The tubular centrifuge is used primarily for the continuous separation of liquids from liquids or of very fine particles from liquids, although in some cases it is employed as a batch-type centrifuge. In general, it is used when higher centrifugal fields are required for separation. The rotating bowl of a tubular centrifuge consists of a long hollow tube (length many times its diameter) as shown schematically in above picture. For continuous separation the feed or material to be centrifuged enters at one end near the axis and is removed in two streams containing the separated material.
Many different designs for the internal structure of the tube are employed, but, in general, radial vanes are used to bring the feed material up to speed and to slow down the separated streams before they are discharged. The centrifuge is driven by a high-speed motor. The sedimentation takes place as the fluid flows from one end of the tube to the other. When the heavy material consists of very fine particles or molecules and the concentration is very low, the solid material is usually allowed to deposit on the wall. In this case the machine is operated as a batch centrifuge.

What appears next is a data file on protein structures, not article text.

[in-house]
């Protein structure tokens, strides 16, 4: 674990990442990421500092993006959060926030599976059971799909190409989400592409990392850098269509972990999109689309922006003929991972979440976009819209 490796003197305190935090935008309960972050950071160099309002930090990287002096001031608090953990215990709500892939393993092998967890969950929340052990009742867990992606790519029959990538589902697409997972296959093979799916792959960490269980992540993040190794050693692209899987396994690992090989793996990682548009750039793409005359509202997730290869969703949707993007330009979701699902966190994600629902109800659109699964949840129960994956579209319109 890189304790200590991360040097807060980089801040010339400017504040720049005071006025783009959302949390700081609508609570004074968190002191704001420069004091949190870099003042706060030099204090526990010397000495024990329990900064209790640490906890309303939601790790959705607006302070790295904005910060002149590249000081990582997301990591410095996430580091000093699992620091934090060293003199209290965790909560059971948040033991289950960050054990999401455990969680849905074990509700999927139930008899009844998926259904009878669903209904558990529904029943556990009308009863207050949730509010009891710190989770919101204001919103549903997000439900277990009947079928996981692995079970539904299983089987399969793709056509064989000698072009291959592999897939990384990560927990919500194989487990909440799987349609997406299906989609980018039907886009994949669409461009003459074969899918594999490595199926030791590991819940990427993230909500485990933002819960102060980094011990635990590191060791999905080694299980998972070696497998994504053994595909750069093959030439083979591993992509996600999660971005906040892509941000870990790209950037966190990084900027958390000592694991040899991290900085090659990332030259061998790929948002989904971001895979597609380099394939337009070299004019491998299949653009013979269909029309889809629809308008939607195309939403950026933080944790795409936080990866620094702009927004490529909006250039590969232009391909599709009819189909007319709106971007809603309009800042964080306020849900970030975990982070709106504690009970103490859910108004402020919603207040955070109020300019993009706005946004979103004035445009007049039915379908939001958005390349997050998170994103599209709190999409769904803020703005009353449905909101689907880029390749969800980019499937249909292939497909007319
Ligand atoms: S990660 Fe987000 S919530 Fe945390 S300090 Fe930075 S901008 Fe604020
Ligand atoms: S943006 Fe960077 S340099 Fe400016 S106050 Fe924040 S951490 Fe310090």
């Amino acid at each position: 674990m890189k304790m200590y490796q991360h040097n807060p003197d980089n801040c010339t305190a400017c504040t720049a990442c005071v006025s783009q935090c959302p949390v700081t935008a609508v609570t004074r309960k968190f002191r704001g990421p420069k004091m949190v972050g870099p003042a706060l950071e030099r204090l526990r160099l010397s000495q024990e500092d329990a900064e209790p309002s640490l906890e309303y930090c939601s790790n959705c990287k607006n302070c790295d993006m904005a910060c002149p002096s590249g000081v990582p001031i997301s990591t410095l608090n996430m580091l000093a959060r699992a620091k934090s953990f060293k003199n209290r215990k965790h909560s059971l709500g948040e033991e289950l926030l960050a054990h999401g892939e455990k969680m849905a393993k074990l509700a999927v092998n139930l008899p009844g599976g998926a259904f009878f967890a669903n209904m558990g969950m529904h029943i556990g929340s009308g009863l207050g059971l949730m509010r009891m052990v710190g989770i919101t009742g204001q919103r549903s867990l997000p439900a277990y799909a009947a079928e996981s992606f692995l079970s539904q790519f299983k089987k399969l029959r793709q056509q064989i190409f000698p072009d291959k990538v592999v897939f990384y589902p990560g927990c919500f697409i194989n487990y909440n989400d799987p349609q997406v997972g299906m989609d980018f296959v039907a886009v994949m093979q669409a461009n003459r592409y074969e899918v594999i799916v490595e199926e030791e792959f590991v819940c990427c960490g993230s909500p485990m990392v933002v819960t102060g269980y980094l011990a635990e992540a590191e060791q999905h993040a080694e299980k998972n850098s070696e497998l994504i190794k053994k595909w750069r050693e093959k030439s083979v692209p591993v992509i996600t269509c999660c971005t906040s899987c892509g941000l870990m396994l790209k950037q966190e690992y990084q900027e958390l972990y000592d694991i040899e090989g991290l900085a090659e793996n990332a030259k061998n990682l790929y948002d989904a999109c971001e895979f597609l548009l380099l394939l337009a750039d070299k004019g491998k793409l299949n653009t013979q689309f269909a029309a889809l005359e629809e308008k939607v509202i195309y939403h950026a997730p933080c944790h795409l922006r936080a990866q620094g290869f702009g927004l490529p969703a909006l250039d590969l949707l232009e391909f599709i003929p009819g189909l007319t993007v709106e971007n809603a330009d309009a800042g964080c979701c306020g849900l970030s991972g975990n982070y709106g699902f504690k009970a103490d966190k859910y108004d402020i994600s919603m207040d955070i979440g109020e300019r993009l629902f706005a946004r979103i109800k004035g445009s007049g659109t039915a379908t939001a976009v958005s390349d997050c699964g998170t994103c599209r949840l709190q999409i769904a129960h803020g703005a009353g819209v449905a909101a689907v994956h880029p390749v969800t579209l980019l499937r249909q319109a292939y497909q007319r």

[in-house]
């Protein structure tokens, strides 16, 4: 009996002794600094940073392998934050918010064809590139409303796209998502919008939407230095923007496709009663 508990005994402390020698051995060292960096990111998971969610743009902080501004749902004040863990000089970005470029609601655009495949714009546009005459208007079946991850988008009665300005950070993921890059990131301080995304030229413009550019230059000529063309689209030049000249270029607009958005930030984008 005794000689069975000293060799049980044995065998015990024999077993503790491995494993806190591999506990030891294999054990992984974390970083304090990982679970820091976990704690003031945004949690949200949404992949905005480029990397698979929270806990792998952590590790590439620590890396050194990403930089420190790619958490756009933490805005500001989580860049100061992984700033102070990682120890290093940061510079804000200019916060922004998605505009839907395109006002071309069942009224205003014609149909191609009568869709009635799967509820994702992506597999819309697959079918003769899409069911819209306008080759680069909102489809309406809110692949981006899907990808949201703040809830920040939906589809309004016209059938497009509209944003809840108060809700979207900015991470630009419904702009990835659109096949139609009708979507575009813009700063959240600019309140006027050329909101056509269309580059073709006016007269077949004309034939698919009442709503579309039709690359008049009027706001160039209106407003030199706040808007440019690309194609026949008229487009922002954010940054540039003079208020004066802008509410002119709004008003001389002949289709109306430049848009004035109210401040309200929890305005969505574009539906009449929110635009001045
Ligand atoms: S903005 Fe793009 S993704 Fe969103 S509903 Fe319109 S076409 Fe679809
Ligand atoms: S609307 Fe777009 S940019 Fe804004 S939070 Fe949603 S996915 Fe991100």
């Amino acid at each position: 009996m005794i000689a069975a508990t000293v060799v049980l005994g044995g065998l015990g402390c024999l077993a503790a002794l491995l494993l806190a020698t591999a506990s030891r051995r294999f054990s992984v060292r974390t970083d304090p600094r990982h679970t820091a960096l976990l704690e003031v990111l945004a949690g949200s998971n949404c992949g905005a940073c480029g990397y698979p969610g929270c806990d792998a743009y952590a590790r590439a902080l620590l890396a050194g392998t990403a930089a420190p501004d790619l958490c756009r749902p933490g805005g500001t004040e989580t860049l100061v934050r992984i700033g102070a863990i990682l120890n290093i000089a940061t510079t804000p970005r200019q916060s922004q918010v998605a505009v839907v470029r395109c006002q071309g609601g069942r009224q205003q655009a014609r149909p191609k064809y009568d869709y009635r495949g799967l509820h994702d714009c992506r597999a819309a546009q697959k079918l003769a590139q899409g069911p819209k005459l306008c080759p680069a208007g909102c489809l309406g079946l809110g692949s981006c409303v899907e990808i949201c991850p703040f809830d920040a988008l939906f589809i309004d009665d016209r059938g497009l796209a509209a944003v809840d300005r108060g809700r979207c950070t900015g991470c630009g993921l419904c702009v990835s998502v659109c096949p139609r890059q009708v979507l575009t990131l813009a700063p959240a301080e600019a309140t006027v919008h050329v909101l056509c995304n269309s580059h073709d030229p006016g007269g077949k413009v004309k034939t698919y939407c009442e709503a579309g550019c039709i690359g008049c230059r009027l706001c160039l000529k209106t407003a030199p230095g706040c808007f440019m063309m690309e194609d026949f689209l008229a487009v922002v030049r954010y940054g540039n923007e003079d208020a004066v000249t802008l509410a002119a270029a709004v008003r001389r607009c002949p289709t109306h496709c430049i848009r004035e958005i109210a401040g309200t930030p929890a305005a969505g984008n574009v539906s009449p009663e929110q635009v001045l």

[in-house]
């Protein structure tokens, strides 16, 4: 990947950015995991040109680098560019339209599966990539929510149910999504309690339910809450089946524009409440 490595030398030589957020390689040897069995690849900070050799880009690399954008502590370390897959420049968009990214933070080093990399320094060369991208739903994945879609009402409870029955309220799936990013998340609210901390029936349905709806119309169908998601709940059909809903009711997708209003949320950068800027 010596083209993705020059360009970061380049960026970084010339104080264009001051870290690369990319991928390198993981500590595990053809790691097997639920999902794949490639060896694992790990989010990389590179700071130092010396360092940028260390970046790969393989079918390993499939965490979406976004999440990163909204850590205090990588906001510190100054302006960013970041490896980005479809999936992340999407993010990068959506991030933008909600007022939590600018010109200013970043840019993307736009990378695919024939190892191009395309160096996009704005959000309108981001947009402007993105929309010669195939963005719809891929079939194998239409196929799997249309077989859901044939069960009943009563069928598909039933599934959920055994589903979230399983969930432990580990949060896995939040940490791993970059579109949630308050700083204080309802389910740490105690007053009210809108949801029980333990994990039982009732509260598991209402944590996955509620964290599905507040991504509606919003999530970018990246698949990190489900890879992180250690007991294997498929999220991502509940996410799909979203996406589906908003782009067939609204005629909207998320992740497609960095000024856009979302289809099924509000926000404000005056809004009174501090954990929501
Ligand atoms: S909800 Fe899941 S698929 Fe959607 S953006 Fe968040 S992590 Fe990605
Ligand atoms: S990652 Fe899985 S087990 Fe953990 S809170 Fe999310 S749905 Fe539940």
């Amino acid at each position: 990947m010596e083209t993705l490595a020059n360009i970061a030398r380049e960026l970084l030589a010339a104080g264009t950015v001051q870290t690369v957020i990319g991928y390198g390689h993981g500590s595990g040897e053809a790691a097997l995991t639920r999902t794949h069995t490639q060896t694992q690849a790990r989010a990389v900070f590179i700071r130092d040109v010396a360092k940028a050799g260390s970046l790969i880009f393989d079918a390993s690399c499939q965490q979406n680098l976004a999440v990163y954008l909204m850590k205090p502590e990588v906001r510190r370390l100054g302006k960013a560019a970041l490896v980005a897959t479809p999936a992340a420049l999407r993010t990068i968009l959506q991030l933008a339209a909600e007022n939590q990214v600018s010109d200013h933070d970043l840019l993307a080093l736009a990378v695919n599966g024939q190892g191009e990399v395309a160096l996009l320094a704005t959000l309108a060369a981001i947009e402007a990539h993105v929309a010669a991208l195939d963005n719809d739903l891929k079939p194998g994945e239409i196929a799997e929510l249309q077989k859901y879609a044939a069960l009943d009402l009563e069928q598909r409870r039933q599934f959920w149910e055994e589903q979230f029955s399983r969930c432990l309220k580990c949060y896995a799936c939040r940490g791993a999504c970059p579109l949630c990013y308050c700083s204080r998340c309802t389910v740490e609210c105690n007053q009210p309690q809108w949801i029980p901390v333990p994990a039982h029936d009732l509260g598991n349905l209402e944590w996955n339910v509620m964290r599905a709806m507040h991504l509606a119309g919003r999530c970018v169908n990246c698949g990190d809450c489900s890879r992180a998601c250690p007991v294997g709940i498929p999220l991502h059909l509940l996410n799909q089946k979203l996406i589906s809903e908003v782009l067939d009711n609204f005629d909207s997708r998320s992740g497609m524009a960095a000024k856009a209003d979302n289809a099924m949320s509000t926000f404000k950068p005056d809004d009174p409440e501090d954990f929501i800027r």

The tubular centrifuge is finding an increasing number of applications because of the high centrifugal fields that may be used (15,000g near the periphery in some cases). A few typical uses are as follows:
━ the purification of vaccines (uncentrifuged vaccines contain a large amount of nonessential and harmful material),
━ purification of lubricating and industrial oils,
━ clarification and purification of food products such as essential oils, extracts, and fruit juices, and
━ separation of immiscible liquids that cannot be separated by gravity.